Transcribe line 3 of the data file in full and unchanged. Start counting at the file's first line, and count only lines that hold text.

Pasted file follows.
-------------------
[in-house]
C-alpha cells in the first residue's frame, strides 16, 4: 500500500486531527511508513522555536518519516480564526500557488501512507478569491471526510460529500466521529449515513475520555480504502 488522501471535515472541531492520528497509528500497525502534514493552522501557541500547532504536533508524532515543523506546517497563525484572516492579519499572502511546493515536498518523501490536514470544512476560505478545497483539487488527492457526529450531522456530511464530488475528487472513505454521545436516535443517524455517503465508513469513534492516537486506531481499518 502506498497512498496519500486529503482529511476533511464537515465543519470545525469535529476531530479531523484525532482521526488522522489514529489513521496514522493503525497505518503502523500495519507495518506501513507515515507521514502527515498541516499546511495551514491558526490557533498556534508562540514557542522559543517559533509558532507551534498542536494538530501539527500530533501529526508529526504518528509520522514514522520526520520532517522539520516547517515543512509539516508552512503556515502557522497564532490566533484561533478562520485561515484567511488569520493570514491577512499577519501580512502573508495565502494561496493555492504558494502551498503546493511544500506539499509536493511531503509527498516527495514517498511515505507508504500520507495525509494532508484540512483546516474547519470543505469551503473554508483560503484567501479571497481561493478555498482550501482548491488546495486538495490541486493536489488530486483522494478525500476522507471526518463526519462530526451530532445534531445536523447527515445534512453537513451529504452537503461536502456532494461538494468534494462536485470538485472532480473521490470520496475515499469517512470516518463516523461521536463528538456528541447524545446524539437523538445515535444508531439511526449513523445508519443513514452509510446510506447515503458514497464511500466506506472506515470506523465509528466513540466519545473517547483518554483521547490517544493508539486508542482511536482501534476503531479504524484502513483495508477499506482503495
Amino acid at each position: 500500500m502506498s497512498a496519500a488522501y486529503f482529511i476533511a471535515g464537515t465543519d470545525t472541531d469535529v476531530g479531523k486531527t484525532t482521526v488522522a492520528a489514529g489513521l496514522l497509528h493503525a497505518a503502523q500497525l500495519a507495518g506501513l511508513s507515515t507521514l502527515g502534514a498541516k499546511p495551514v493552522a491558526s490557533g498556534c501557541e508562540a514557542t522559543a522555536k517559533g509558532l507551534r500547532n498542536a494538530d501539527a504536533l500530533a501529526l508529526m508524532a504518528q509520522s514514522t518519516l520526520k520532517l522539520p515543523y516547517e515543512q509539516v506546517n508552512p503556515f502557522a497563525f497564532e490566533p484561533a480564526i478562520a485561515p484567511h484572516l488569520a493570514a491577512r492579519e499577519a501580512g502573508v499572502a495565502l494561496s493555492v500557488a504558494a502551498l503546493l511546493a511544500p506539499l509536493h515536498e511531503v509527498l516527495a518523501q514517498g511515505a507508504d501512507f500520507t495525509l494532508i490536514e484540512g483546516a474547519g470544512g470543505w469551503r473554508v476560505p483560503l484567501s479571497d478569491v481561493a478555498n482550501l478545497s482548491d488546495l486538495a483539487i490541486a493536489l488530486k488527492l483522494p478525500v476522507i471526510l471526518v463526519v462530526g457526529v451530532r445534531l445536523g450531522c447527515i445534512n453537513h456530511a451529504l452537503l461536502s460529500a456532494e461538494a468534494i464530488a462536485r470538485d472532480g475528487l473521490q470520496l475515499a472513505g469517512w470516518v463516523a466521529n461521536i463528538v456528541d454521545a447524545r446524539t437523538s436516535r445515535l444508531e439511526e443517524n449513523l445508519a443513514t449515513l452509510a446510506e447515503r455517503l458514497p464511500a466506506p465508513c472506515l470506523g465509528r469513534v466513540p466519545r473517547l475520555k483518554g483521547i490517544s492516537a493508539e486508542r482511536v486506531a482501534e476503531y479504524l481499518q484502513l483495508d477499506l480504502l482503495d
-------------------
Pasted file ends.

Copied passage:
Amino acid at each position: 500500500m502506498s497512498a496519500a488522501y486529503f482529511i476533511a471535515g464537515t465543519d470545525t472541531d469535529v476531530g479531523k486531527t484525532t482521526v488522522a492520528a489514529g489513521l496514522l497509528h493503525a497505518a503502523q500497525l500495519a507495518g506501513l511508513s507515515t507521514l502527515g502534514a498541516k499546511p495551514v493552522a491558526s490557533g498556534c501557541e508562540a514557542t522559543a522555536k517559533g509558532l507551534r500547532n498542536a494538530d501539527a504536533l500530533a501529526l508529526m508524532a504518528q509520522s514514522t518519516l520526520k520532517l522539520p515543523y516547517e515543512q509539516v506546517n508552512p503556515f502557522a497563525f497564532e490566533p484561533a480564526i478562520a485561515p484567511h484572516l488569520a493570514a491577512r492579519e499577519a501580512g502573508v499572502a495565502l494561496s493555492v500557488a504558494a502551498l503546493l511546493a511544500p506539499l509536493h515536498e511531503v509527498l516527495a518523501q514517498g511515505a507508504d501512507f500520507t495525509l494532508i490536514e484540512g483546516a474547519g470544512g470543505w469551503r473554508v476560505p483560503l484567501s479571497d478569491v481561493a478555498n482550501l478545497s482548491d488546495l486538495a483539487i490541486a493536489l488530486k488527492l483522494p478525500v476522507i471526510l471526518v463526519v462530526g457526529v451530532r445534531l445536523g450531522c447527515i445534512n453537513h456530511a451529504l452537503l461536502s460529500a456532494e461538494a468534494i464530488a462536485r470538485d472532480g475528487l473521490q470520496l475515499a472513505g469517512w470516518v463516523a466521529n461521536i463528538v456528541d454521545a447524545r446524539t437523538s436516535r445515535l444508531e439511526e443517524n449513523l445508519a443513514t449515513l452509510a446510506e447515503r455517503l458514497p464511500a466506506p465508513c472506515l470506523g465509528r469513534v466513540p466519545r473517547l475520555k483518554g483521547i490517544s492516537a493508539e486508542r482511536v486506531a482501534e476503531y479504524l481499518q484502513l483495508d477499506l480504502l482503495d